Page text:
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Age is just a number

Residents of Mountain City Care and Rehabilitation Center are proof that age and health problems can be overcome when it comes to getting out and enjoying yourself. In recent weeks, some of the residents have enjoyed outings that have taken them bowling and boat racing.
There were ten entries in a boat race a few weeks ago at Ralph Stout Park. Each of the skippers, as they called themselves, are part of a men's group at Mountain City Care and Rehabilitation Center. While there are quite a few groups of women that meet, there wasn't always as much to do for men. That quickly changed as the skippers made small sail boats out of wood kits, painted them and erected the sails. Each boat took approximately 15 to 20 hours to complete.
The group eagerly awaited the start of the boat race. There were four different races, with five boats racing at one time. The top three out of each race then raced against each other to determine the first, second and third place winners. Stephen Spencer kept busy as he had the job of keeping the boats upright as they floated down the creek. Cheering them on, two officials waited at the finish line. The residents seemed to enjoy watching their caregivers wading through the water, some with bare feet, to make the race a success.
Although Larry Taylor couldn't be there for the race, his boat came in first place. Second place was awarded to Rob Stanley and Otis Lewis' boat, the SS Otis, came in third place. Each of the skippers had named their boats, with creative names such as the SS Fanny Dipper, SS Big Joe, SS Reba, SS Lone Wolf, SS Minnow and the SS Volunteer. The smiles on the faces of the winners were priceless.
The previous week, a group of approximately ten residents climbed aboard the Mountain City Care and Rehabilitation Center's van and headed to the bowling alley in Boone, North Carolina. Although it takes approximately 30 minutes to load the residents and another 30 minutes to unload them at their destination, and necessary medications must be taken on all outings, the staff is ready and willing to do what it takes to keep the residents active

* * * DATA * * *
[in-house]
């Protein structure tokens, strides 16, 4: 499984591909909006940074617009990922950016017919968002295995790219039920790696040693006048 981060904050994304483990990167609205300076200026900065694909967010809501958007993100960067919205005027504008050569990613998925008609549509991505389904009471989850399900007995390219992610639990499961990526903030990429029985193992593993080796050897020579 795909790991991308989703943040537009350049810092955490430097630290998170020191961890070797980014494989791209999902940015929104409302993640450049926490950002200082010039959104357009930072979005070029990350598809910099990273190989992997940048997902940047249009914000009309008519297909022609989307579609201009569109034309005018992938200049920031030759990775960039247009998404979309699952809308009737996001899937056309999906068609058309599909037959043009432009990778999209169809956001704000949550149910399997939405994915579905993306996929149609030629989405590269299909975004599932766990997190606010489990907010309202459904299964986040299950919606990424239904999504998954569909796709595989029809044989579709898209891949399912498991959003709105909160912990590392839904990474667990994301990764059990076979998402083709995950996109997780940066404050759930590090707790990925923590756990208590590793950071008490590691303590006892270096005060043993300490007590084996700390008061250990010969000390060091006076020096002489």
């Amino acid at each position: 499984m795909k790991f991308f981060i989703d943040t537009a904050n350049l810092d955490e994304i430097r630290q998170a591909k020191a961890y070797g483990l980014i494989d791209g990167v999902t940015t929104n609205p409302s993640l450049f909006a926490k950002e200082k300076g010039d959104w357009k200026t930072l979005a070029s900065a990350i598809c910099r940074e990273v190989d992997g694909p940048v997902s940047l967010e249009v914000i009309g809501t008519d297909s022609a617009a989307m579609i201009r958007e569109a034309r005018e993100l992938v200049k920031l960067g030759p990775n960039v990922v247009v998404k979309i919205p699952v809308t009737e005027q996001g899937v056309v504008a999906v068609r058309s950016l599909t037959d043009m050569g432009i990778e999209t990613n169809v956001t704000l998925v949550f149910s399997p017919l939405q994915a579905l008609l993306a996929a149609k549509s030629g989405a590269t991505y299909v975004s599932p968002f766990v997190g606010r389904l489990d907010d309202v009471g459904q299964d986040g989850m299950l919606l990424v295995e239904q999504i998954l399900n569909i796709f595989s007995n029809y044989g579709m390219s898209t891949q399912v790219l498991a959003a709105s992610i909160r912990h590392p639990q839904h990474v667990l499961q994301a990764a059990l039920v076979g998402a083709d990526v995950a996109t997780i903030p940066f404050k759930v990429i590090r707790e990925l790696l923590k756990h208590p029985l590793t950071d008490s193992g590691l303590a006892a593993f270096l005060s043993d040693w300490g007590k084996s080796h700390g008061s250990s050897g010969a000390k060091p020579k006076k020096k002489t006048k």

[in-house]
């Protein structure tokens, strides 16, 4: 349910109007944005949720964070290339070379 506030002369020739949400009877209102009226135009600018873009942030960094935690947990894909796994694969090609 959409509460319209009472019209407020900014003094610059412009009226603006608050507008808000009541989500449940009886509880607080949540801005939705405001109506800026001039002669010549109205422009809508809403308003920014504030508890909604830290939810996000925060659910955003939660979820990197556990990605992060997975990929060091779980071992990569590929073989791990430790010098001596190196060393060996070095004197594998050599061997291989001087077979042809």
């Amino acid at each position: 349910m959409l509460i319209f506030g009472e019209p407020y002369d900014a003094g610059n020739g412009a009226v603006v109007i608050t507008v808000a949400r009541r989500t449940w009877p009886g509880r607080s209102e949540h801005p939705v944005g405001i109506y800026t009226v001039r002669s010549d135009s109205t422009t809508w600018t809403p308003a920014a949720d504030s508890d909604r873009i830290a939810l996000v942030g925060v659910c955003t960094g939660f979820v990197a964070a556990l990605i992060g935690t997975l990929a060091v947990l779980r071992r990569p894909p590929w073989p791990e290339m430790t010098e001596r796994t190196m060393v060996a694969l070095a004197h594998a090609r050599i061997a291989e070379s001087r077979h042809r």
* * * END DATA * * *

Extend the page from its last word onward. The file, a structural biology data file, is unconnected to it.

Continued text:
As the group assembled in the bowling alley, some of the residents were able to bowl with just a gentle hand giving them support, while some bowled in their wheelchairs or used a bowling guide that is placed in front of the wheelchair where the bowling ball can be placed. The staff patiently adjusted the guide until the resident had it just where he wanted to aim the ball. The group, with lots of physical help and words of encouragement, seemed to enjoy their day out. According to April Stewart, although the group may be quiet, they soon ask when they will be going bowling again. “Sometimes that's all they talk about for a week,” said Stewart.
As Henry Garland threw his ball down the lane, his face twinkled with a smile. “I'd have a lot more fun if I could knock more of them (pins) down,” he said. A loud cheer rose as Lucille Nelson made a strike. According to John Duvall, he enjoys going on the outings. “It gets you out and is something different,” he said. “It helps your mind.” Duvall recalled bowling in the 50's and 60's when he was young. “It brings back memories,” he mused. He also added that on a previous fishing trip, he pulled a 25-inch catfish out of the water.
The residents keep a busy schedule at Mountain City Care and Rehabilitation Center. Throughout the month, there are bingo games, music, church services, Bible studies and even crocheting classes. According to Spencer, who is the spiritual consultant at Mountain City Care and Rehabilitation Center, they are looking for more volunteers to spend time with residents. “This really improves the quality of the lives of our residents,” he said. “We want to do more than take care of them. We want them to be happy.”
According to Spencer, background checks will be performed for all volunteers. “We have to protect the residents,” he said. Mountain City Care and Rehabilitation Center is hoping to have more members of the community come forward and offer their time and talents with the residents, spending time reading, talking or even working puzzles with the residents. Volunteering benefits the volunteer as well as the recipient. The residents have a lifetime of information they are willing to share. All they need is a willing ear. Volunteering has also been shown to improve self-confidence, help fight depression and help you stay healthy yourself.
Contact Mountain City Care and Rehabilitation Center at 727-7800 if you or any member of your family is interested in volunteering.